Following an appointment earlier this week with a neurosurgeon, he referred me for a CT scan of my head specifically to look at the styloid process. The radiologist has now protocoled the scan and said that no contrast is required.
As a private, self funding patient, I would rather get as much as I can from this first scan rather than have to pay to repeat it with contrast a month down the line.
Is it reasonable for me to insist its done with contrast?
Yes I would insist on contrast ( helps show vascular structures) and ask to do head rotation too. In UK London Bridge or Queens Sq can do that scan for you if they won’t cooperate. Important radiologist/ doctor is experienced & knows what to look for. I have multiple scans over many years and all of them missed JV compression until end of last year. D
If you’re paying for it yourself, it seems daft that they don’t want you to have contrast…like you say, you don’t want to be paying for another one, as well as the extra radiation. So I’d say reasonable to insist, yes!
Following a CT scan (without contrast) in early December 22, the radiologist and neurosurgeon confirmed Eagle Syndrome. I have marginally elongated styloids (3.0 and 3.1 cm). He felt my symptoms (headaches, pressure feeling, dizziness etc.) could all be attributed to a vascular issue but felt he should refer me to an otolaryngologist (Professor Patel in Southampton).
I met with Professor Patel (private otolaryngologist) in early January. He said he could very easily agree to a styloidectomy, however, he believed there was a high chance this would not resolve my issues. When asked why, he detailed the vascular/nerves that were located in the area he would need to operate around and openly admitted it was a high risk procedure that he would not entertain without a lot of further investgations. He explained it would be a ‘2-man job’ and that he would first discuss my case with a Skull Base Surgeon and report back to me which is where I am currently at on my journey.
Sadly, despite seeing many NHS GPs and consultants combined with the very long waiting lists for NHS care, I have funded my recent health care privately. If Professor Patel does decide to proceed with a left side styloidectomy, is there anyone else on this forum that has had the treatment done private that can give a guide as to the cost of the actual operation, any further treatment they may have required or any other information you think would be of help to me?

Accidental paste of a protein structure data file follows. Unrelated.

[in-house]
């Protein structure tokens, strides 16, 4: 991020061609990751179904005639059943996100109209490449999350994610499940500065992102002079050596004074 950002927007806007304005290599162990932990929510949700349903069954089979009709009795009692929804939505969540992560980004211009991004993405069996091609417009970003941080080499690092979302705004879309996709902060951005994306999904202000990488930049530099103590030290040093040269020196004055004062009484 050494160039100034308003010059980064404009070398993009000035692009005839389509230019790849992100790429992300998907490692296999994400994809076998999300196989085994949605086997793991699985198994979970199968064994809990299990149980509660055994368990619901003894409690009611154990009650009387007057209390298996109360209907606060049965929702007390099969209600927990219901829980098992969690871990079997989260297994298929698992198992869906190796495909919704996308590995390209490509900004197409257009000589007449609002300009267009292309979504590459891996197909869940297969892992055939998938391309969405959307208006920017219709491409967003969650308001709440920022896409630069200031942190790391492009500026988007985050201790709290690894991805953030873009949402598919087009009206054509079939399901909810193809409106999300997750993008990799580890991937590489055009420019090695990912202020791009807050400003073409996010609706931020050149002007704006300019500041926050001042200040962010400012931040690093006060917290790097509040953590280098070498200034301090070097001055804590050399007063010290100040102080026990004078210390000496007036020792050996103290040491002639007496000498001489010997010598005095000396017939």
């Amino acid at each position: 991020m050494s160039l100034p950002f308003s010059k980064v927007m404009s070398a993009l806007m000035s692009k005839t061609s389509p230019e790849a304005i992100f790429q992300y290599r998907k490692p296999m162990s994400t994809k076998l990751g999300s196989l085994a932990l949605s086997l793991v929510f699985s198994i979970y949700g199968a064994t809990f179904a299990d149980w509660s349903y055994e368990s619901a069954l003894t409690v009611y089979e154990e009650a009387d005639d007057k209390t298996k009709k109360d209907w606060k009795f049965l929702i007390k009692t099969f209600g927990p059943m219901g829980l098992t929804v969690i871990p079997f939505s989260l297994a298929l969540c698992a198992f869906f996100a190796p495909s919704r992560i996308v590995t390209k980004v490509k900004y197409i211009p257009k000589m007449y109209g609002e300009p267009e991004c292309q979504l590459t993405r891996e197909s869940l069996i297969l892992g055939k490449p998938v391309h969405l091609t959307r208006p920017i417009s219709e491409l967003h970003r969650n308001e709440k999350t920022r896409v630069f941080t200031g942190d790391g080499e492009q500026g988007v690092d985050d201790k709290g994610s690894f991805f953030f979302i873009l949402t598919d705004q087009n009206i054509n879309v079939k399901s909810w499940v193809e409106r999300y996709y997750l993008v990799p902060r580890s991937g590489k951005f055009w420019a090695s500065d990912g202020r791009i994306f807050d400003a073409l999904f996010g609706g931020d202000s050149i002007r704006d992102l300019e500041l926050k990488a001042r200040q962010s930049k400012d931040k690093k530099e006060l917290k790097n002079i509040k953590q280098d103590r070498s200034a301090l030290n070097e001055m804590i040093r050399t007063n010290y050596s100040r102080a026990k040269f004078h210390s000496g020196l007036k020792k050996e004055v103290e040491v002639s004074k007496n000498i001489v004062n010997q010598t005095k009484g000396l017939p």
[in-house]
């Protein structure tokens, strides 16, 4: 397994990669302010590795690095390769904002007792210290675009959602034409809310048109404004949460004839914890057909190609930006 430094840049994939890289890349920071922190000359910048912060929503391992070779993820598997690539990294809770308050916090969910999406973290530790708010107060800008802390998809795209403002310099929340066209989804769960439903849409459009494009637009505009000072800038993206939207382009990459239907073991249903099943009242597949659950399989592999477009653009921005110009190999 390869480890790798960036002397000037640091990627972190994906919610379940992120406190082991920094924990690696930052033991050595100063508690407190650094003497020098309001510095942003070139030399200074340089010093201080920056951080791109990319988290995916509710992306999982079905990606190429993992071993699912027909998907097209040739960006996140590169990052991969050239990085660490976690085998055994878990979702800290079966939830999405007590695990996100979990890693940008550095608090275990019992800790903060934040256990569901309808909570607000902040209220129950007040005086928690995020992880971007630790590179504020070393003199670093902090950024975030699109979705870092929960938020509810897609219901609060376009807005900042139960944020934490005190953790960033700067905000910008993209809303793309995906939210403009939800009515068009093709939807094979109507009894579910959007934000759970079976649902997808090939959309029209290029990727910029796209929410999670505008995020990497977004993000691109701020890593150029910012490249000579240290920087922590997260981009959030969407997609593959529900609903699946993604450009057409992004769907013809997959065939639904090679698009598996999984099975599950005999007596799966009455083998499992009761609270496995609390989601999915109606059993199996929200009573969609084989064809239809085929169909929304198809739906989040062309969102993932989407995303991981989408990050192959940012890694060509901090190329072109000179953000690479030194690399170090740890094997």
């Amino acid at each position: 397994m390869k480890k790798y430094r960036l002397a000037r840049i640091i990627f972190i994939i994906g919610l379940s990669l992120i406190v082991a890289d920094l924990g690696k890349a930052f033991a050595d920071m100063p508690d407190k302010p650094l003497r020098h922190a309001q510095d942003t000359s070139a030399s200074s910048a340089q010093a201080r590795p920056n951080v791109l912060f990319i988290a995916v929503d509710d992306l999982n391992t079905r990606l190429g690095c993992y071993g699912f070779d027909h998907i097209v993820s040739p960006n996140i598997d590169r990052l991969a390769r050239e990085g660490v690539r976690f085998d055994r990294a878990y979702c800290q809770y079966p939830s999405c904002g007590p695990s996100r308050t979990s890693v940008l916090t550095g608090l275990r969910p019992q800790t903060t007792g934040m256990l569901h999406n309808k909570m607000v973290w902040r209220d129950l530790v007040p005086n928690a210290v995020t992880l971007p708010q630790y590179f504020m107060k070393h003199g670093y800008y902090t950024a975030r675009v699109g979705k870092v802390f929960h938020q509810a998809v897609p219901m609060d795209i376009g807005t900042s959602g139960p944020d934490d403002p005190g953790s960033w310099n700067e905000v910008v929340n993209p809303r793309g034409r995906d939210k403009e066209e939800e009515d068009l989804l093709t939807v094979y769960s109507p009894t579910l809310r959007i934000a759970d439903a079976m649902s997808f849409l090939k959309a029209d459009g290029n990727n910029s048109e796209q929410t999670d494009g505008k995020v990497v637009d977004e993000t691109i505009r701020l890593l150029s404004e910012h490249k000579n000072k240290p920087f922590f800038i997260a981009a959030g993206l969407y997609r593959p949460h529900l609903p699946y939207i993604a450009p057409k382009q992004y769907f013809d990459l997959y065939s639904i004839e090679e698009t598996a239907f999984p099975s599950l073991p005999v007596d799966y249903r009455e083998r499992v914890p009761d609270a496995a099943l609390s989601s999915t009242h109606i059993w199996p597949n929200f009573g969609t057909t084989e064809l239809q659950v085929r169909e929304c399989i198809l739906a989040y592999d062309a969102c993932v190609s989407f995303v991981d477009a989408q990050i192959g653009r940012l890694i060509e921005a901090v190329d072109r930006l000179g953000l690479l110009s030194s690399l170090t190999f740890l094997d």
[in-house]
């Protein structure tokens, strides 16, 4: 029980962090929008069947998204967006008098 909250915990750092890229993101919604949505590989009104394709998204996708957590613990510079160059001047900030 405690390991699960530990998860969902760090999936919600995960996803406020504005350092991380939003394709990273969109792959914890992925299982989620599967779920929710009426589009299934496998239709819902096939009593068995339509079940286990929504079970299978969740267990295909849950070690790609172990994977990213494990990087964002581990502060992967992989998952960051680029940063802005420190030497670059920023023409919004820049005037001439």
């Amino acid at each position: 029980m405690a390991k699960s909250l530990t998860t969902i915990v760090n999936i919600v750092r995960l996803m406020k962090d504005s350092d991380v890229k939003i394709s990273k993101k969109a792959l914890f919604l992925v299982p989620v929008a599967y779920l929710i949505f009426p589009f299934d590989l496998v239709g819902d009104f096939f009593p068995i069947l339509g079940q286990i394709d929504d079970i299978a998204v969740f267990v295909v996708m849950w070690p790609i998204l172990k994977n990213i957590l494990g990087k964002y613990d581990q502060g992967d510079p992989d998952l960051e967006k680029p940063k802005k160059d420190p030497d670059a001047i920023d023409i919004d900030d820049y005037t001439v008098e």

Many thanks for reading and for any help you can offer.
@Jules Thank you. I’ve looked through @PatientD 's thread and have seen the costs. I just wondered if anyone else that had been through private treatment might also be able to pass on any info so that I had a few comparisons.
Just to add, during my consultation with Professor Patel, he did mention that if we did look to surgery, it would be external. I have no idea if he has done any such surgeries previously but I know there is a shortage of consultants even willing to undertake an external styloidectomy in the UK so I will be sure to keep you posted if I get any more info.
I’m sorry for your wait. We’ve seen long wait times for most of our UK members which is very frustrating when one feels awful!
@Jules mentioned Dr. Jonathan Hughes who is familiar w/ vascular ES & works to liberate the IJV so blood flow can return to normal. It sounds like Prof. Patel may not have dealt w/ vascular ES before. Is there any way you can travel to London to get an opinion from Dr. Hughes? I think that might be your best course of action to expedite your care. It would be sad for you to undergo a surgery w/ an inexperienced ES surgeon & end up w/ no improvement or feeling worse.
Just a quick update in case anyone in the UK is looking for a consultant that is sympathetic in diagnosing VES/ES. Don’t book a private consultation with Professor Patel at Spire Southampton!
During my consultation with him in early January he said my scans (without contrast) supported a diagnosis of ES (as stated on the report by the radiologist) and he was considering a styloidectomy to the skull base but wanted to discuss it with a skull base surgeon. At the least I thought he would be referring me for a CT angiogram to check out the vascular issues, however, this didn’t happen. Instead, eight weeks’ later (pretty poor service for private treatment), he has now notified me that both he and a skull base surgeon have reviewed my CT head imaging (without contrast) and don’t feel my symptoms are typical of Eagle Syndrome and that the scans don’t necessarily support such a diagnosis!
I’ve requested further information as to how they reached such a decision and I’m guessing I will be waiting another 8 weeks’, if at all, for a response.
It seems to me that if it had been classic ES, they would have helped but because it seems to be VES (which they haven’t so far even acknowledged exists), they are not interested.
Onwards and upwards … I’ve been in contact with Mr Jonathan Hughes’ secretary and have an appointment with him next week. Fingers crossed I have a more sensible consultation.
@NRuflove - I’m sorry for your poor experience, but perhaps it’s good that someone who isn’t acknowledging vascular ES didn’t operate on you. You may have had to have additional surgeries to get things right later.Thank you for the heads up about Dr. Patel. It’s tough when competent surgeons classify ES as only having certain symptoms & don’t understand there are a vast array of symptoms that it can cause & that varies by individual.
Following on from my previous posts, I’ve now seen Mr Hughes privately at his outpatient clinic at Spire Thames Valley (cost £300). His clinic letter to my GP acknowledges a possible diagnosis of VES and that although there is only marginal elongation of my SP’s, there is some difference in the angulation with the left projecting more inferiorly. He then says he is uncertain that I do have ES but is recommending I have a venogram to determine if there is compression of my vasculature and that he’d like me to see a radiology colleague at the Cleveland Clinic London (CCL) who has an interest in ES.
The venogram procedure (quoted as “IR cerebral catheter venogram and manometry” on my hospital paperwork) has now been booked for later this month at the CCL at a whopping cost of £6,050. As a self-paying patient, I was pretty rattled by the cost but feel it’s the only way forward.
Do any of you know if this procedure is the right one to either include or exclude VES? Has anyone had this before at CCL or anywhere else? Is it performed under sedation or general anaesthetic? I’ve read the paperwork and it mentions both so not sure what to expect other than as a day case, I will be admitted at 10.00 and discharged approximately 16.00.